By Topic

Soil moisture retrieval using the C-band polarimetric scanning radiometer during the Southern Great Plains 1999 Experiment

Sign In

Cookies must be enabled to login.After enabling cookies , please use refresh or reload or ctrl+f5 on the browser for the login options.

Formats Non-Member Member
$31 $13
Learn how you can qualify for the best price for this item!
Become an IEEE Member or Subscribe to
IEEE Xplore for exclusive pricing!
close button

puzzle piece

IEEE membership options for an individual and IEEE Xplore subscriptions for an organization offer the most affordable access to essential journal articles, conference papers, standards, eBooks, and eLearning courses.

Learn more about:

IEEE membership

IEEE Xplore subscriptions

8 Author(s)
Jackson, T.J. ; ARS Hydrology & Remote Sensing Lab., U.S. Dept. of Agric., Beltsville, MD, USA ; Gasiewski, A.J. ; Oldak, A. ; Klein, M.
more authors

The Advanced Microwave Scanning Radiometer (AMSR) holds promise for retrieving soil moisture in regions with low levels of vegetation. Algorithms for this purpose have been proposed, but none have been rigorously evaluated due to a lack of datasets. Accordingly, the Southern Great Plains 1999 Experiment (SGP99) was designed to provide C-band datasets for AMSR algorithm development and validation. Ground observations of soil moisture and related variables were collected in conjunction with aircraft measurements using a C-band radiometer similar to the AMSR sensor (6.92 GHz), the Polarimetric Scanning Radiometer with its C-band scanhead (PSR/C). The study region has been the focus of several previous remote sensing field experiments and contains vegetation conditions compatible with the expected capabilities of C-band for soil moisture retrieval. Flights were conducted under a wide range of soil moisture conditions, thus providing a robust dataset for validation. A significant issue found in data processing was the removal of anthropogenic radio-frequency interference. Several approaches to estimating the parameters of a single-channel soil moisture retrieval algorithm were used. PSR/C soil moisture images show spatial and temporal patterns consistent with meteorological and soil conditions, and the dynamic range of the PSR/C observations indicates that the AMSR instrument can provide useful soil moisture information.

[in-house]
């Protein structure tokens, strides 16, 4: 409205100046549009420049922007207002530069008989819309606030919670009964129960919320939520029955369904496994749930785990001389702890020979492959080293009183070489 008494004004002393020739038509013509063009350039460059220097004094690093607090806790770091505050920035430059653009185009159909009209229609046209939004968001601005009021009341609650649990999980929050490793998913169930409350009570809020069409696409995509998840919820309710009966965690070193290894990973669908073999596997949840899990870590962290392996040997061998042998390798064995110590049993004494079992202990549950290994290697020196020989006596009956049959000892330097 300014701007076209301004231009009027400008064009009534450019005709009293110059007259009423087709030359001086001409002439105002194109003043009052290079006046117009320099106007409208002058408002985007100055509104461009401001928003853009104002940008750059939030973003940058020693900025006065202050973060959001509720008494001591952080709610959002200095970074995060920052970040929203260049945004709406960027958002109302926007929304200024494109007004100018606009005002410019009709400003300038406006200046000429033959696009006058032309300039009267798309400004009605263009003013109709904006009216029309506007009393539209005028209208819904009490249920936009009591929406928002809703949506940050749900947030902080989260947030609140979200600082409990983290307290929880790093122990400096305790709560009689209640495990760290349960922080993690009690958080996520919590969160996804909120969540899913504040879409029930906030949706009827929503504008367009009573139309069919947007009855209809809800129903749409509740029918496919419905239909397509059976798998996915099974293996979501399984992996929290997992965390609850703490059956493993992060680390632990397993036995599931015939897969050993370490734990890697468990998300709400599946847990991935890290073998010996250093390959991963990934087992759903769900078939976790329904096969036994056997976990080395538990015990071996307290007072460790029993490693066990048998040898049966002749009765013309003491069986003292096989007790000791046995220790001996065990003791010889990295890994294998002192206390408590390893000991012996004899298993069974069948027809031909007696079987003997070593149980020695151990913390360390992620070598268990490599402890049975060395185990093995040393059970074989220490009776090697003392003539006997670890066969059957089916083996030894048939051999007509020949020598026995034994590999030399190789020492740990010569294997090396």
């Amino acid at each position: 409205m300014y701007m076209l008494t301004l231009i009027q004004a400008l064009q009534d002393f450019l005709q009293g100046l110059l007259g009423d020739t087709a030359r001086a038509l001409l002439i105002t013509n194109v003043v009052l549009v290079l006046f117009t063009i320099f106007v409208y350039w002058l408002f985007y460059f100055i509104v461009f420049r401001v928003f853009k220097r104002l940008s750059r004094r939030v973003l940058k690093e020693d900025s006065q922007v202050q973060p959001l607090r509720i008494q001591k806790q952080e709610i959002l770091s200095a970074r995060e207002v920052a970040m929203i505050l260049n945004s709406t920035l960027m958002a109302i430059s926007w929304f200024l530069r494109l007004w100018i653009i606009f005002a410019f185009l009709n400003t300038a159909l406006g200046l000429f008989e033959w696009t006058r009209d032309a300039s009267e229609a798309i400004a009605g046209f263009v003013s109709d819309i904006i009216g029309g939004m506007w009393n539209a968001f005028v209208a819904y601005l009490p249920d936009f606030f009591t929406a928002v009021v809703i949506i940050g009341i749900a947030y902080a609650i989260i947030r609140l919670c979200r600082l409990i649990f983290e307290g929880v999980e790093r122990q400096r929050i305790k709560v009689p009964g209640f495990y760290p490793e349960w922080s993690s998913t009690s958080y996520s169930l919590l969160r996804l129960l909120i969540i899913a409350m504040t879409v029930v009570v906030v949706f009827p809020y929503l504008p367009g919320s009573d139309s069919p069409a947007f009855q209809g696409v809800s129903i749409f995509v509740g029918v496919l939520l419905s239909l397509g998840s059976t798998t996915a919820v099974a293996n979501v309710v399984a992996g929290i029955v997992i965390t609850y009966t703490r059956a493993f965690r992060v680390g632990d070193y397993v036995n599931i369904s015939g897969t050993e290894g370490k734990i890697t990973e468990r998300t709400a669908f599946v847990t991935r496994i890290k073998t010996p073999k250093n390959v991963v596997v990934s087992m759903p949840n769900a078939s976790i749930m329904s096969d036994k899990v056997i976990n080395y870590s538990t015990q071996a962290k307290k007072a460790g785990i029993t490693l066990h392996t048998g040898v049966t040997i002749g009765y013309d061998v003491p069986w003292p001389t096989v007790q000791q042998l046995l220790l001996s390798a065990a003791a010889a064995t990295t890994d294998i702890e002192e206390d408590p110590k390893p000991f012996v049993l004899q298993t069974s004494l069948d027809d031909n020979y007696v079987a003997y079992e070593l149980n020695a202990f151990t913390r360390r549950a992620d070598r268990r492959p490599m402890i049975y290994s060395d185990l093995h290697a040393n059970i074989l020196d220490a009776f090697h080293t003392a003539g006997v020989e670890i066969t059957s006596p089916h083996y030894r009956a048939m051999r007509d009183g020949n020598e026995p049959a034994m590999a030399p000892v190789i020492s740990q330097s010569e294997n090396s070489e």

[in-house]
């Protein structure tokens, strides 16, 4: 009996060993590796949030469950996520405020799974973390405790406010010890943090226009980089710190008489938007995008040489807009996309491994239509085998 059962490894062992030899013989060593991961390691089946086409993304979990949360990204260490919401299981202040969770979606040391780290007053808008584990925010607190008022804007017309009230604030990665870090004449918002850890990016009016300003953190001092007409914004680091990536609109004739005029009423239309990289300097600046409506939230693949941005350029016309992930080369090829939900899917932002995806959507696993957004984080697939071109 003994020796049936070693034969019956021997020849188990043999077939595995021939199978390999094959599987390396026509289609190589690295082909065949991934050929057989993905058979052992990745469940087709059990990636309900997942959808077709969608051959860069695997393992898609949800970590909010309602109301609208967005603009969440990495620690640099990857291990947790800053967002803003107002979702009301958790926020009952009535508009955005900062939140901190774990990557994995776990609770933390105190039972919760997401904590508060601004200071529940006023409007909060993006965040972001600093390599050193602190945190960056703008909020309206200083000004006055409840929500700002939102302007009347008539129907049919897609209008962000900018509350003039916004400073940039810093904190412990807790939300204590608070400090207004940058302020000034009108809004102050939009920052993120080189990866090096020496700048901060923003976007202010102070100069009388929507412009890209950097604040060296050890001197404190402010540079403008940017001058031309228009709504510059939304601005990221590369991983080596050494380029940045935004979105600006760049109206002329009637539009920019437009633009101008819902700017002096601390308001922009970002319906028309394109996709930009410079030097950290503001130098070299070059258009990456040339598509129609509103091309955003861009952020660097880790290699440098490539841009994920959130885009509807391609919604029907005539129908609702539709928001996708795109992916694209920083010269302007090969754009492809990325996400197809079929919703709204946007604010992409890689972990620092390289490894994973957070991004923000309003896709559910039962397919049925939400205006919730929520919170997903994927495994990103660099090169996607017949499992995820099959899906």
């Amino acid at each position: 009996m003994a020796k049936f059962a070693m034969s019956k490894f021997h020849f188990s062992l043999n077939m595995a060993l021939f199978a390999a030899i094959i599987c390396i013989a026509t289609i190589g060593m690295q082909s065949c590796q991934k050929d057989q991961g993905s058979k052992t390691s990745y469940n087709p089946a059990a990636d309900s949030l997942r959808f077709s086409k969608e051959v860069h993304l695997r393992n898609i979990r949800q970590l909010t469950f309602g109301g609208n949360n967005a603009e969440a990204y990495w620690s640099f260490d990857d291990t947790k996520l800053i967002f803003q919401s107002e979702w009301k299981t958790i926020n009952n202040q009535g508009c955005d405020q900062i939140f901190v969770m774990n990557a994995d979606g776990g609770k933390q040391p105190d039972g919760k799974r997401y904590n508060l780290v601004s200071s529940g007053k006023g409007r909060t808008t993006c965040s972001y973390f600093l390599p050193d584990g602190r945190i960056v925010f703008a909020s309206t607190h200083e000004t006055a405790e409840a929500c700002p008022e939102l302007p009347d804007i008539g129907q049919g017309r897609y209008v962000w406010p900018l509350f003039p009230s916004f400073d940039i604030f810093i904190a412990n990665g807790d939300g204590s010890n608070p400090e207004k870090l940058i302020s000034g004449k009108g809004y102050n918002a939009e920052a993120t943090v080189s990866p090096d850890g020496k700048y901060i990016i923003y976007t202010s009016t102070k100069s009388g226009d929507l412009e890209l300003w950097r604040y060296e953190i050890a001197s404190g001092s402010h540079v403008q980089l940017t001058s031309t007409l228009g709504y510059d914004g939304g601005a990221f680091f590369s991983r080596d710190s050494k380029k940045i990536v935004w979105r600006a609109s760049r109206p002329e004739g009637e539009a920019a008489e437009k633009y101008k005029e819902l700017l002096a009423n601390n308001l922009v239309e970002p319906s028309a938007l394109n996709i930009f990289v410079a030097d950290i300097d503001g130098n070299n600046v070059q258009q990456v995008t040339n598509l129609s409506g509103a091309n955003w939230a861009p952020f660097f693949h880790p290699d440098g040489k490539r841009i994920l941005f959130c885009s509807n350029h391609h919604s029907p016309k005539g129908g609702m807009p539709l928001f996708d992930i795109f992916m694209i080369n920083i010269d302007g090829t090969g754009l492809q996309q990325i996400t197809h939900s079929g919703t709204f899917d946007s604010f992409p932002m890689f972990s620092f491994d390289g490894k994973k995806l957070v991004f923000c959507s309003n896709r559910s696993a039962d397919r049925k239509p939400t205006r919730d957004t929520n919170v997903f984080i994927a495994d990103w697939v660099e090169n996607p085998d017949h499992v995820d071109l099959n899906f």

Published in:

Geoscience and Remote Sensing, IEEE Transactions on  (Volume:40 ,  Issue: 10 )